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When you’re out on the golf course, talking business as you apply laser-focus to putt your ball across the green, an interruption can make or break your shot. Whether that means screwing it up or losing a deal, it’s a far from ideal scenario – and one that the very recently retired Upstate Niagara Cooperative CEO Larry Webster has taken careful steps to avoid over the course of his career.
“I don’t expect to get a bunch of calls while I’m out of the office,” he tells The CEO Magazine. “My people perform. If I’m playing golf with someone and his business keeps calling him all the time, there’s something wrong.”
For Larry, it’s about empowering staff so they feel they have the freedom to make decisions, and to recognize which moves will benefit the company. “It’s not a one-man show,” he stresses. “I need a lot more brains working than just one, so we’ve developed a very outstanding team.”
“Develop your team and then turn them loose and you’ll just be amazed at what they can do.”
Although well aware that many companies make such claims, Larry believes Upstate people’s sincerity on this front is demonstrated by its determination to “celebrate wins”, with the fun of trying and succeeding outweighing the fear associated with making a mistake.
“Our trucks look like just about everybody else’s trucks – the filling equipment, the processing equipment. All the things that we use, everybody else in the industry uses the same thing. There’s no difference,” he says. “The only difference is the people, what they’re doing and how they’re doing it. That’s it. So that’s where your emphasis has got to be.”
In his efforts to lead rather than manage people, Larry often uses a question, which he calls the ‘Upstate Difference’, whereby he asks new people coming into the business what makes them stand out in their role.
“There has to be something you’re proud of when you go to work, because I don’t care what job you’re doing within the organization, I want you to be the best at that job,” he says. “Like I say: ‘Develop your team and then turn them loose and you’ll just be amazed at what they can do’.”
That’s not to play down the quality of the farmer-owned cooperative’s raw product, which has, of course, played a major part in its success. The dairy cooperative is made up of 270 family owned and operated farms.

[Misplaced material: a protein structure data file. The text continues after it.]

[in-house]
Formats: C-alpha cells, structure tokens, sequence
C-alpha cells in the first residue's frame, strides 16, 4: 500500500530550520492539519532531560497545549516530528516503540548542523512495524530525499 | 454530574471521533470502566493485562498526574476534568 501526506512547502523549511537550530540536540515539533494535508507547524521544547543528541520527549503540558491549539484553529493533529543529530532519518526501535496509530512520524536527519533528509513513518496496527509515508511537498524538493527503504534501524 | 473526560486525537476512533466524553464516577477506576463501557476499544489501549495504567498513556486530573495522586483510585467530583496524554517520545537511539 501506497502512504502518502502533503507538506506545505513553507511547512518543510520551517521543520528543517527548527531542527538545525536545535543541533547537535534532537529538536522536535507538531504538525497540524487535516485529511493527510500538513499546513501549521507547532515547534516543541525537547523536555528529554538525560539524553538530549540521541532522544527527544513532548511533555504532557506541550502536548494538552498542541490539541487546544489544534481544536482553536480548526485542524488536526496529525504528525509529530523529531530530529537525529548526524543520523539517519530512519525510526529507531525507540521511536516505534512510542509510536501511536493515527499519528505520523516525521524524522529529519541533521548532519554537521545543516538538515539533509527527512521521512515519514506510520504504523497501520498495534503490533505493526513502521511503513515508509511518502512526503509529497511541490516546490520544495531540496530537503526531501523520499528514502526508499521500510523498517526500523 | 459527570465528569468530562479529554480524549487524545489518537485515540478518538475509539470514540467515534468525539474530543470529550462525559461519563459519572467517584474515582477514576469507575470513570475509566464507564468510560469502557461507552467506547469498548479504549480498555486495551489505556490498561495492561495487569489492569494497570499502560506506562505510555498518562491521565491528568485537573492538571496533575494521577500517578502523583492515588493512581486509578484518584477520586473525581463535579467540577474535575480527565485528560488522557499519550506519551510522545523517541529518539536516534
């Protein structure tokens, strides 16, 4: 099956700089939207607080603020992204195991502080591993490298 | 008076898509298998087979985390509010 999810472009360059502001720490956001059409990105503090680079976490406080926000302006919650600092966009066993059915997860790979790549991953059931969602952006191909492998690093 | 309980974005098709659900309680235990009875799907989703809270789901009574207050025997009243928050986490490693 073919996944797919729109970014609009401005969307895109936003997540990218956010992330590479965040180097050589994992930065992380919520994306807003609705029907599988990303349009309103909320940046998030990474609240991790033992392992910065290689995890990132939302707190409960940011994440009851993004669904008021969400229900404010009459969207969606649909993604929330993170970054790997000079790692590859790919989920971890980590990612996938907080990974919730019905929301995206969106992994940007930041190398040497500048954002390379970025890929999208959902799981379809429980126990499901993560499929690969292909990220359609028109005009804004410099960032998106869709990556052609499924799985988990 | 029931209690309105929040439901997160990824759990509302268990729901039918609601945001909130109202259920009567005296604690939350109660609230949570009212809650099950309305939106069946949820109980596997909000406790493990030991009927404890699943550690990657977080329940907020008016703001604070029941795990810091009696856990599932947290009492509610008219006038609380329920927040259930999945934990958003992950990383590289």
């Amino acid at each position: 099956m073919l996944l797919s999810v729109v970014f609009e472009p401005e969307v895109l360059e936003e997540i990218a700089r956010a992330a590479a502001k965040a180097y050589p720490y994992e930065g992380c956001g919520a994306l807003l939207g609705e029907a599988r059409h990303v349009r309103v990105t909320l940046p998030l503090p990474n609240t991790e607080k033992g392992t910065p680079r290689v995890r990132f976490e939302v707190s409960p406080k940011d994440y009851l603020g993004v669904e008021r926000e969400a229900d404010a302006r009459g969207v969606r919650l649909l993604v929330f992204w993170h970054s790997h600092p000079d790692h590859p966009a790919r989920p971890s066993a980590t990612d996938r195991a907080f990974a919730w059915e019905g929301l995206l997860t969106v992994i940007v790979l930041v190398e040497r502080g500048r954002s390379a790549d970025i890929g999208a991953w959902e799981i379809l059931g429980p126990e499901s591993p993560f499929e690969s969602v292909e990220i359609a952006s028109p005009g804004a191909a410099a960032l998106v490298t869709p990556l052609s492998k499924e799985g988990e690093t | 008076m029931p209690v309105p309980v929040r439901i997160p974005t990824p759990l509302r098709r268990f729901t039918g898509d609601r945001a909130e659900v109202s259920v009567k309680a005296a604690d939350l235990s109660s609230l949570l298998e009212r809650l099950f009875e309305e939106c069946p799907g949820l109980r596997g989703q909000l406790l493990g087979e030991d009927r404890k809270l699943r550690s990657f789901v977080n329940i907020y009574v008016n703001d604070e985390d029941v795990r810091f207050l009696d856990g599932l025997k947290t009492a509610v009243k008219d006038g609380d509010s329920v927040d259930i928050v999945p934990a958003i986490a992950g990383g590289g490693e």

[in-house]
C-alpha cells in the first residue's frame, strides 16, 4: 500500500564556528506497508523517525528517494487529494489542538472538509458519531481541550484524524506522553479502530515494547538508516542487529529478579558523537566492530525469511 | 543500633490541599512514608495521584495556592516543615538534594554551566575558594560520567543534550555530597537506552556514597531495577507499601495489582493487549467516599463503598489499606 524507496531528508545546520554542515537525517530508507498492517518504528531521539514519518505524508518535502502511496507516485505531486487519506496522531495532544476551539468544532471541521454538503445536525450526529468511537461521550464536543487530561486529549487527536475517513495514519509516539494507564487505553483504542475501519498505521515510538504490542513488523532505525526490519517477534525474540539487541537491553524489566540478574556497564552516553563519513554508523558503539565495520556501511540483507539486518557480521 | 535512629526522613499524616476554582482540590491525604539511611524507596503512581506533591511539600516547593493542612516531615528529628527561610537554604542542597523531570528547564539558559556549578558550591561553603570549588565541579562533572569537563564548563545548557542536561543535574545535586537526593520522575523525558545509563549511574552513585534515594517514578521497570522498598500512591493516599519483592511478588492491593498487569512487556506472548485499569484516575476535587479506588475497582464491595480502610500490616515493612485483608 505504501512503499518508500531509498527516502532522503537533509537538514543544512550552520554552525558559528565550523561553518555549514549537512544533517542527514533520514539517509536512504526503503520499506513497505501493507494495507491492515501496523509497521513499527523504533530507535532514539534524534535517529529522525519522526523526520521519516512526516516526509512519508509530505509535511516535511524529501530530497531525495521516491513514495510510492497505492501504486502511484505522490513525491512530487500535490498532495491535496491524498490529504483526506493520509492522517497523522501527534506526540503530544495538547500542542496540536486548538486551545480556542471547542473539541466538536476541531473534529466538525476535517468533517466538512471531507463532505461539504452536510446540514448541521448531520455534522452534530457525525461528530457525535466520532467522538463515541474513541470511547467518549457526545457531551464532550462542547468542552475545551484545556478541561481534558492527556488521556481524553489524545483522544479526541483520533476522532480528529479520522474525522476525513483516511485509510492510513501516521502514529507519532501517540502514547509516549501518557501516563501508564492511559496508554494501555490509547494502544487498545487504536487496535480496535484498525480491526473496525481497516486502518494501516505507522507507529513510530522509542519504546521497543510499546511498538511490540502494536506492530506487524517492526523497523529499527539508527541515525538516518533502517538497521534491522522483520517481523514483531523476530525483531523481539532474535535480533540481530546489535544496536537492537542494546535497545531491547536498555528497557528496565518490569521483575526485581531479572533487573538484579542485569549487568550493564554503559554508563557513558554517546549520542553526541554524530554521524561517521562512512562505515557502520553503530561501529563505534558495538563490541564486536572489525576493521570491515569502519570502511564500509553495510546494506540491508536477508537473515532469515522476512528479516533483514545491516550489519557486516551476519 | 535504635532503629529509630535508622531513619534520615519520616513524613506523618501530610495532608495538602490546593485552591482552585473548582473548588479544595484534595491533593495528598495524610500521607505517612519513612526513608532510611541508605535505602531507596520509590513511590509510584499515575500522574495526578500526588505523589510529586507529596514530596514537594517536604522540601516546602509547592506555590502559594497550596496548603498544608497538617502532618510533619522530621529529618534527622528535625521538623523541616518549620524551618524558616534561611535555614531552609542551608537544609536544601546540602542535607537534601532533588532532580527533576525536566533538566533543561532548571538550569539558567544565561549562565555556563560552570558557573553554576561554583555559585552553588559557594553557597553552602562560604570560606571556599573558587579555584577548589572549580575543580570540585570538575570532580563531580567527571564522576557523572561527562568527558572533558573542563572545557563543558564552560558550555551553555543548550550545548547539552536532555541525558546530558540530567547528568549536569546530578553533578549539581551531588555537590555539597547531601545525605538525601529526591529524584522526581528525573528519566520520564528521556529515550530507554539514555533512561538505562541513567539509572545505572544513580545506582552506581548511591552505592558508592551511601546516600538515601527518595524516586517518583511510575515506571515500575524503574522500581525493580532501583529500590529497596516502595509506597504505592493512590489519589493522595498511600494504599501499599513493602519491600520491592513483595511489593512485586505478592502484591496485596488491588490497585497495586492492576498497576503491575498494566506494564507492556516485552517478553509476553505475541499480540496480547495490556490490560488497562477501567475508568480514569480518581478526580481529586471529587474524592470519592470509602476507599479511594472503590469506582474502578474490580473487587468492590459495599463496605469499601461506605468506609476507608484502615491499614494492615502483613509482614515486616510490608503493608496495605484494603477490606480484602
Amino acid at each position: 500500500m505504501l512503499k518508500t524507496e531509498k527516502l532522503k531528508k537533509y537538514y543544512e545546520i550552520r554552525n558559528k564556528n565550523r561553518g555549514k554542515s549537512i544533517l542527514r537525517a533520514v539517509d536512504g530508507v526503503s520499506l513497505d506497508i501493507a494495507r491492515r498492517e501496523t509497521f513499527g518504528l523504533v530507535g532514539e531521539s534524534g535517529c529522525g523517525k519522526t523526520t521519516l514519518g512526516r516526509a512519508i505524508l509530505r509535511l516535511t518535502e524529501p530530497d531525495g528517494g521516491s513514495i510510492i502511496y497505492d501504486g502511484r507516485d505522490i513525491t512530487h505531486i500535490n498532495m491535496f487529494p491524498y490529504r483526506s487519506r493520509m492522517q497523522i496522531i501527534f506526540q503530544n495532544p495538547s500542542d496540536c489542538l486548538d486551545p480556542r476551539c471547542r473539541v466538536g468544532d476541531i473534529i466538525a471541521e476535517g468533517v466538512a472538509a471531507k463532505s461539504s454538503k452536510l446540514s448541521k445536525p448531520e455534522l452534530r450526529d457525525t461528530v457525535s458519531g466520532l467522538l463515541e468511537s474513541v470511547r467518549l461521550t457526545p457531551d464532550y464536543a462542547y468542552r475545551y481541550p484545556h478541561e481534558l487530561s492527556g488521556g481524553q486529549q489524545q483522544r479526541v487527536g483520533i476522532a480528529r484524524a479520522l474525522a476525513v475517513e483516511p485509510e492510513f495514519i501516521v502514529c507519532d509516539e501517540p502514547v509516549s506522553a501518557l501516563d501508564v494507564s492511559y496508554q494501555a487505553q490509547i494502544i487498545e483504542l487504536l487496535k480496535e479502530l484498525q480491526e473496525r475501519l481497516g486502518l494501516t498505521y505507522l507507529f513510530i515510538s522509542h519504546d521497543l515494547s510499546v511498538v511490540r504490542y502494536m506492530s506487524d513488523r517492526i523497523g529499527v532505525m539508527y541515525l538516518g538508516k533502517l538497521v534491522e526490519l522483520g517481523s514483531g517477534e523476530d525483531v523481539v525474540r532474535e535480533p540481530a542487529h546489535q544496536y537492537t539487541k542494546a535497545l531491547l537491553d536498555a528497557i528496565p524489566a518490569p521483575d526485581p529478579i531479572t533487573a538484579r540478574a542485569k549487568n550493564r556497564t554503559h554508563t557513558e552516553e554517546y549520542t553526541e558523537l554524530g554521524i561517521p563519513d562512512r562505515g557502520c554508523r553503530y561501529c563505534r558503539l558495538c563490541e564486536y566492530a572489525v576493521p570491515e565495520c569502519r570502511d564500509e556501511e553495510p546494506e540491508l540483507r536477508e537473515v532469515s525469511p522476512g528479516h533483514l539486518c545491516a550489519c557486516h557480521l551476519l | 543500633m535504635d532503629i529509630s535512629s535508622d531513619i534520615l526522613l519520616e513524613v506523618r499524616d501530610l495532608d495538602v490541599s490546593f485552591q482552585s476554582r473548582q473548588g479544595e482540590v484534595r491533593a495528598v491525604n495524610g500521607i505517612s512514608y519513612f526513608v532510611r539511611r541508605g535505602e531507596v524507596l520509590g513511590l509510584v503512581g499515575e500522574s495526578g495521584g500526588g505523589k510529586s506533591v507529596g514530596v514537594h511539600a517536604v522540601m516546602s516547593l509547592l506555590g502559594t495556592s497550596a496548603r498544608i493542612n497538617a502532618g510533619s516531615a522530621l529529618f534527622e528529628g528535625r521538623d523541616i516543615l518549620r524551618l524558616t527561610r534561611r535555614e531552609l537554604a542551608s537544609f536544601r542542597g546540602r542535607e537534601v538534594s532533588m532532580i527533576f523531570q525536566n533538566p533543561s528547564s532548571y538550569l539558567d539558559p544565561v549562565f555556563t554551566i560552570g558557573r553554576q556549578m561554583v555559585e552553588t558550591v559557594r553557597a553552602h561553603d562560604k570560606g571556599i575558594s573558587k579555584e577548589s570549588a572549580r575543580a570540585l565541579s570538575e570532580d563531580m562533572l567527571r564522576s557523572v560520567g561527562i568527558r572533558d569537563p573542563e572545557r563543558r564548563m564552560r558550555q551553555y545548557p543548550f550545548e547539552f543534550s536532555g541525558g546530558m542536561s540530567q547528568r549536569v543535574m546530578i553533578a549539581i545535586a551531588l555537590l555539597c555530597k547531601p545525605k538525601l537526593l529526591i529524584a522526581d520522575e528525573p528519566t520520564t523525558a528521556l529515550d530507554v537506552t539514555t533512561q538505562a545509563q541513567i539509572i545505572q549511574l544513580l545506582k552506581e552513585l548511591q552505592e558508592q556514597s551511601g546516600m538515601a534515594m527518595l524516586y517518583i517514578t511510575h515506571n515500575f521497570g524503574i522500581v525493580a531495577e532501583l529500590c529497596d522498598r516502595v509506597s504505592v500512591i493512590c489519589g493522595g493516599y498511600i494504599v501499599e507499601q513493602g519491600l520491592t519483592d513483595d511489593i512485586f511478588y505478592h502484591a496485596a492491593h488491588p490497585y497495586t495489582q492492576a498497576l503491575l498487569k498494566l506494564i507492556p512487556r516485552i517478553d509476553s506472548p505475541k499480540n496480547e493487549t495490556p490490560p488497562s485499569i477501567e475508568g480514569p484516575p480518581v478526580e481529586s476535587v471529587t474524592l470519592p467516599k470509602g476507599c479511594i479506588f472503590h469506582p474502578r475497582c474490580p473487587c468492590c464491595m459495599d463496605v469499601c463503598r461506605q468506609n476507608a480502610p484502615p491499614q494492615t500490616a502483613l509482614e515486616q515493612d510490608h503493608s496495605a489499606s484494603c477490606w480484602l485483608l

“We control our product from the farm all the way through the process,” Larry explains. “So our raw product is top quality because our farmers share in the value of that. On top of what they’re getting for the milk, they’re also benefiting from the success of the company.”
When he took on the role of CEO in 2012, he already knew the company inside out, as he’d previously held the role of COO. And as Larry heads towards retirement after a 10-year stint at the company’s helm, he still feels a sense of pride at what he and his team have accomplished.
“There were two or three things that I felt could take Upstate to the next level,” he recalls. “I thought we were in a prime position to grow from the standpoint of acquisitions and that, in a relatively short period of time, we could double our revenue.”
At the time, Upstate had a ‘sister’ cooperative in which Larry saw significant synergistic opportunities and cost efficiencies. He also believed that a big difference could be made by paying attention to the supply side of the equation as well as the sales side.
“One of the very first things we accomplished was we closed our membership, started paying attention to the supply side of the equation, and aggressively went after acquisitions, and it kind of took off from there,” he says. “And basically, we grew quite rapidly.”
“I thought we were in a prime position to grow from the standpoint of acquisitions and that, in a relatively short period of time, we could double our revenue.”
Growth of 20 percent per year was always Larry’s goal, he says, whether through sales, acquisitions or capital investment. “The other thing was to keep expanding our product lines, keep adding to our existing product lines and expanding our markets from that direction also,” he says.
Larry describes his position as CEO as a “sacred trust” with responsibility not only for the company, but for the people that work there and their families, too. And he feels honored to have held such an important role in so many lives, describing his upcoming retirement as “bittersweet” and expressing his desire for the company to continue to go from strength to strength over the coming decade.
“I’ve enjoyed this job more, and this company and this group of people more, than any time in my career,” he reflects. “What more can anybody ask than that?”